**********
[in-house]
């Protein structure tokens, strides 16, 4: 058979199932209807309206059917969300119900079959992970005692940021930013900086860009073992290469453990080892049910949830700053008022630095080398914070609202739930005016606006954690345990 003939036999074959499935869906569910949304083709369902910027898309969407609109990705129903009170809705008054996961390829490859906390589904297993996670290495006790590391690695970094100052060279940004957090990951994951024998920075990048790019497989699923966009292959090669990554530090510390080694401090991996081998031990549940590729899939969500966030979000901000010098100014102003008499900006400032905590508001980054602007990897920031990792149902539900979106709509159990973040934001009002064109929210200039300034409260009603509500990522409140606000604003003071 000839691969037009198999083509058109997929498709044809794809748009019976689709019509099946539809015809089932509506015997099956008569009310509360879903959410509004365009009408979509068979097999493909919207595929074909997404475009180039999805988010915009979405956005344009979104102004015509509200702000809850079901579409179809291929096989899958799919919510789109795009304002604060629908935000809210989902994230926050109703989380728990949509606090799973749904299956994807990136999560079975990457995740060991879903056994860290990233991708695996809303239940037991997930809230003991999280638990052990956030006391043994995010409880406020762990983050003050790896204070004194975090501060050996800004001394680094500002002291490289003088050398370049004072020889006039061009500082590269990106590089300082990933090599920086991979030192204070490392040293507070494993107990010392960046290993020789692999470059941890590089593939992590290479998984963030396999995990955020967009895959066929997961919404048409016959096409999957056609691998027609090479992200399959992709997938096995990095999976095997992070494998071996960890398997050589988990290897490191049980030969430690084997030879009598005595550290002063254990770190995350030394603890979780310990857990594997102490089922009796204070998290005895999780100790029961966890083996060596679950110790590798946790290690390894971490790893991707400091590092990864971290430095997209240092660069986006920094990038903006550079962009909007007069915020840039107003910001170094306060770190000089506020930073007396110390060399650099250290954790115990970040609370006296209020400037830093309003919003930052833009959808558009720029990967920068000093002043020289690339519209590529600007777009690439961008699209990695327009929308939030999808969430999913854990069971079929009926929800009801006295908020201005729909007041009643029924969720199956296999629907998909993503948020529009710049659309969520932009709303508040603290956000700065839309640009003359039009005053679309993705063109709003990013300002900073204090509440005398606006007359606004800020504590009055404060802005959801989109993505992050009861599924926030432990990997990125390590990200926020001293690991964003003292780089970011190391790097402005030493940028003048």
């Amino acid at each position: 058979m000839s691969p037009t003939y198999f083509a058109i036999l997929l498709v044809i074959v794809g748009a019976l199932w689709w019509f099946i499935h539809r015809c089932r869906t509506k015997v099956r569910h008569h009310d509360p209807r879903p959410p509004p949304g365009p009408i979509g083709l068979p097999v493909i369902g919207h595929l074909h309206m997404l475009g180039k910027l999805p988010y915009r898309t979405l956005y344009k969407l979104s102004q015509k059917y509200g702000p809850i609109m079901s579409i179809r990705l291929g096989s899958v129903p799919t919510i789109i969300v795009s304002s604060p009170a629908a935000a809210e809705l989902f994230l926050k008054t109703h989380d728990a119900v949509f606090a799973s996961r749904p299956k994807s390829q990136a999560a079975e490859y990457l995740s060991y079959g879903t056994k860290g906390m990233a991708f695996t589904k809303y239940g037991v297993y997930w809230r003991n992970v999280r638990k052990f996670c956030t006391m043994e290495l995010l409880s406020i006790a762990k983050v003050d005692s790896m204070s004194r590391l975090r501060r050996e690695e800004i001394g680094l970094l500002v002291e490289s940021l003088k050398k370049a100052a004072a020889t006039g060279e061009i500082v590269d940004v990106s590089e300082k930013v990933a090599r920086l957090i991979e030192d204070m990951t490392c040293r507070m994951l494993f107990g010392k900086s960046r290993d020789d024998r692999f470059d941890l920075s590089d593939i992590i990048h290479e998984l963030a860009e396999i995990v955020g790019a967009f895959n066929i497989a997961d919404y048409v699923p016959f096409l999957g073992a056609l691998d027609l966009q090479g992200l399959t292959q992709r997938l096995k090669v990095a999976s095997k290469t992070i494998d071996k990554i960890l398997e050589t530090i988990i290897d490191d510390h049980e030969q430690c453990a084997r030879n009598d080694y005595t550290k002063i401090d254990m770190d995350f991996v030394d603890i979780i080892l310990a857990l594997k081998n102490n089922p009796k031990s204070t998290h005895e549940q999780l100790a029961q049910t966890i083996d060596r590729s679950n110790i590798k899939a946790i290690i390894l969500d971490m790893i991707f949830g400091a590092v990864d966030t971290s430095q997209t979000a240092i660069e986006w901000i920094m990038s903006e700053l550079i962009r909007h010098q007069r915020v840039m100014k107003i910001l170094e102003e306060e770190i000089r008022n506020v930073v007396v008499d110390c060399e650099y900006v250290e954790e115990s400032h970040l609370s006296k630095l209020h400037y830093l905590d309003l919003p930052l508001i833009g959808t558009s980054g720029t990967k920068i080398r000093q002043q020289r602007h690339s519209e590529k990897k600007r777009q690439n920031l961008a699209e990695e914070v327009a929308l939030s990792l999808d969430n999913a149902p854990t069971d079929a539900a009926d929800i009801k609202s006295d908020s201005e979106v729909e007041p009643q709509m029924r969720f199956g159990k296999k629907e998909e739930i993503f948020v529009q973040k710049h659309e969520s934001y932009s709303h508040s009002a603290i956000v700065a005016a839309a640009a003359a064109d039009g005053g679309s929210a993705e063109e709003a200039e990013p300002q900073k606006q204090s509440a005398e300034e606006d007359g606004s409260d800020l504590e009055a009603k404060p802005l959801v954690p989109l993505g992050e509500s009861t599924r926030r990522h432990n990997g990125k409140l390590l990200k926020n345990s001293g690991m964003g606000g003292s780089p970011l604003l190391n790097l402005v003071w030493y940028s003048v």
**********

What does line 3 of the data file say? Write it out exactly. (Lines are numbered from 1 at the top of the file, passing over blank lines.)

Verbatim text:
């Amino acid at each position: 058979m000839s691969p037009t003939y198999f083509a058109i036999l997929l498709v044809i074959v794809g748009a019976l199932w689709w019509f099946i499935h539809r015809c089932r869906t509506k015997v099956r569910h008569h009310d509360p209807r879903p959410p509004p949304g365009p009408i979509g083709l068979p097999v493909i369902g919207h595929l074909h309206m997404l475009g180039k910027l999805p988010y915009r898309t979405l956005y344009k969407l979104s102004q015509k059917y509200g702000p809850i609109m079901s579409i179809r990705l291929g096989s899958v129903p799919t919510i789109i969300v795009s304002s604060p009170a629908a935000a809210e809705l989902f994230l926050k008054t109703h989380d728990a119900v949509f606090a799973s996961r749904p299956k994807s390829q990136a999560a079975e490859y990457l995740s060991y079959g879903t056994k860290g906390m990233a991708f695996t589904k809303y239940g037991v297993y997930w809230r003991n992970v999280r638990k052990f996670c956030t006391m043994e290495l995010l409880s406020i006790a762990k983050v003050d005692s790896m204070s004194r590391l975090r501060r050996e690695e800004i001394g680094l970094l500002v002291e490289s940021l003088k050398k370049a100052a004072a020889t006039g060279e061009i500082v590269d940004v990106s590089e300082k930013v990933a090599r920086l957090i991979e030192d204070m990951t490392c040293r507070m994951l494993f107990g010392k900086s960046r290993d020789d024998r692999f470059d941890l920075s590089d593939i992590i990048h290479e998984l963030a860009e396999i995990v955020g790019a967009f895959n066929i497989a997961d919404y048409v699923p016959f096409l999957g073992a056609l691998d027609l966009q090479g992200l399959t292959q992709r997938l096995k090669v990095a999976s095997k290469t992070i494998d071996k990554i960890l398997e050589t530090i988990i290897d490191d510390h049980e030969q430690c453990a084997r030879n009598d080694y005595t550290k002063i401090d254990m770190d995350f991996v030394d603890i979780i080892l310990a857990l594997k081998n102490n089922p009796k031990s204070t998290h005895e549940q999780l100790a029961q049910t966890i083996d060596r590729s679950n110790i590798k899939a946790i290690i390894l969500d971490m790893i991707f949830g400091a590092v990864d966030t971290s430095q997209t979000a240092i660069e986006w901000i920094m990038s903006e700053l550079i962009r909007h010098q007069r915020v840039m100014k107003i910001l170094e102003e306060e770190i000089r008022n506020v930073v007396v008499d110390c060399e650099y900006v250290e954790e115990s400032h970040l609370s006296k630095l209020h400037y830093l905590d309003l919003p930052l508001i833009g959808t558009s980054g720029t990967k920068i080398r000093q002043q020289r602007h690339s519209e590529k990897k600007r777009q690439n920031l961008a699209e990695e914070v327009a929308l939030s990792l999808d969430n999913a149902p854990t069971d079929a539900a009926d929800i009801k609202s006295d908020s201005e979106v729909e007041p009643q709509m029924r969720f199956g159990k296999k629907e998909e739930i993503f948020v529009q973040k710049h659309e969520s934001y932009s709303h508040s009002a603290i956000v700065a005016a839309a640009a003359a064109d039009g005053g679309s929210a993705e063109e709003a200039e990013p300002q900073k606006q204090s509440a005398e300034e606006d007359g606004s409260d800020l504590e009055a009603k404060p802005l959801v954690p989109l993505g992050e509500s009861t599924r926030r990522h432990n990997g990125k409140l390590l990200k926020n345990s001293g690991m964003g606000g003292s780089p970011l604003l190391n790097l402005v003071w030493y940028s003048v």